Wednesday, April 17

Cathy O’Neil: ‘Big tech makes use of shame to profit from our interactions’ | Psychology

Cathy O’Neil is a writer, a mathematician and author of the bestselling Weapons of Math Destruction, which won the Euler book prize. Her latest book de ella is The Shame Machine: Who Profits in the New Age of Humiliation, which looks at the ways shame is manufactured and exploited in a range of industries, including prisons, welfare systems and social media, for coercive and commercial purposes. She argues that a common intention is to shift responsibility for social problems from institutions to individuals.

This is a very different book from your previous one. What made you decide to write about the subject of shame?
I first became really interested in shame while researching weapons of Math Destruction. I talked to teachers who had been evaluated by a secret scoring system. And they were sometimes getting fired or denied tenure. When I asked if somebody had explained the formula to them, they said they were told it was math and they wouldn’t understand. That silenced them. It was shameful as a systematic mechanism.

What, by your own understanding, constitutes shame? Is it universal?
It’s universal. But shaming always happens with respect to a norm. And those norms aren’t necessarily universal. Shame is a social thing that happens in the context of feeling like you’re unworthy and you’ll be unlovable by your community. There are a few universal norms around shaming; like sex – there’s always some way to get shamed if you do it wrong. So you can try to shame somebody to behave well with respect to a norm. And then the question is, when does that work and when is it appropriate?

You talk about shame in terms of its commercial exploitation by “shaming machines”. But it is different to or greater than the exploitation of other emotions, like sexual desire, vanity and insecurity?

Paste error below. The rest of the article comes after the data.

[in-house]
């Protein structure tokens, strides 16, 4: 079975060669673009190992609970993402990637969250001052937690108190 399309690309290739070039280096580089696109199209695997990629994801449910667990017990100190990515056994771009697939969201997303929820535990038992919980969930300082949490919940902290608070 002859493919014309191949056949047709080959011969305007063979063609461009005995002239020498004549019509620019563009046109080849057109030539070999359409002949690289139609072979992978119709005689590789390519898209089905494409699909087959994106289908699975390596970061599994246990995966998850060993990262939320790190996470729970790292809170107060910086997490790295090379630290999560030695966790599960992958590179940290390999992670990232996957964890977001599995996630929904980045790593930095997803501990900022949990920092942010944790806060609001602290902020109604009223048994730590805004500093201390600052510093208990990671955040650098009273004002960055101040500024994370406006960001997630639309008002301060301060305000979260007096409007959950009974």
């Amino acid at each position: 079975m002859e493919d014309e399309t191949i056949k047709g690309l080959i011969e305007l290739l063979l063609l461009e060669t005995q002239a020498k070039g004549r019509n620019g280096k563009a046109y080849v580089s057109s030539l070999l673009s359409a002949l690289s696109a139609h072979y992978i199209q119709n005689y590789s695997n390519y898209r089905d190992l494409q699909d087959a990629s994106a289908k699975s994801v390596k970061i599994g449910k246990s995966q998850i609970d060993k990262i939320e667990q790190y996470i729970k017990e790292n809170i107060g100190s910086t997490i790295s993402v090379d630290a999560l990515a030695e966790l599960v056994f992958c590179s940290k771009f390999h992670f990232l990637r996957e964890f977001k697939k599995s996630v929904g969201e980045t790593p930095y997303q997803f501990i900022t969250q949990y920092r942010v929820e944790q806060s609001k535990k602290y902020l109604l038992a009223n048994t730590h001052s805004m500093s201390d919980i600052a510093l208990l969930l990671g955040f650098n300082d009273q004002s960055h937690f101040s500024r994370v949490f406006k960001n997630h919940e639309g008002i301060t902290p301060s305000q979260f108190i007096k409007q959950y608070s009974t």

I think they have a lot to do with shame. Certainly, insecurity is a notion of feeling only contingently acceptable. So it’s sort of the threat of shame. The first third of the book refers to traditional shame machines, like cosmetics for women, because they’re ashamed of looking old. The middle section refers to how big tech is making use of shame to profit from our interactions. I think that is a new development that relies quite directly on the ability to hijack our pre-rational, triggered reactions and the existential threat that shame represents to our psyche.

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‘The fact that I know what JK Rowling thinks about this is a waste of my brain.’ Photograph: David Cheskin/PA

Do algorithms target shame, or just anything that is popular?
I think algorithms are optimized to service that which will arouse us the most. That usually means outraging us so we perform shame. In our filter bubble, our in-group, the algorithm serves to us the most outrageous thing that some other filter bubble has managed to arrive at, so we have the opportunity to be righteous and lob shame on to that other group, and to create this shame spiral.

Are there such things as good shame and bad shame, shame that is beneficial, and shame that is harmful? If so, who makes that distinction and how?
I think the answer is yes. And I put forth suggestions for how to think through that. I’m willing to be corrected, but the basic notions I suggest are that if you’re shaming somebody who cannot conform to the norm, or who has no voice, that’s inappropriate and bullying. That’s punching down shame. The converse of that statement is that if you’re shaming somebody for something that they’ve chosen to do against the norm you share with that person, and they have the opportunity to defend themselves, then that is appropriate, or at least it’s not bullying. But that doesn’t mean it will work.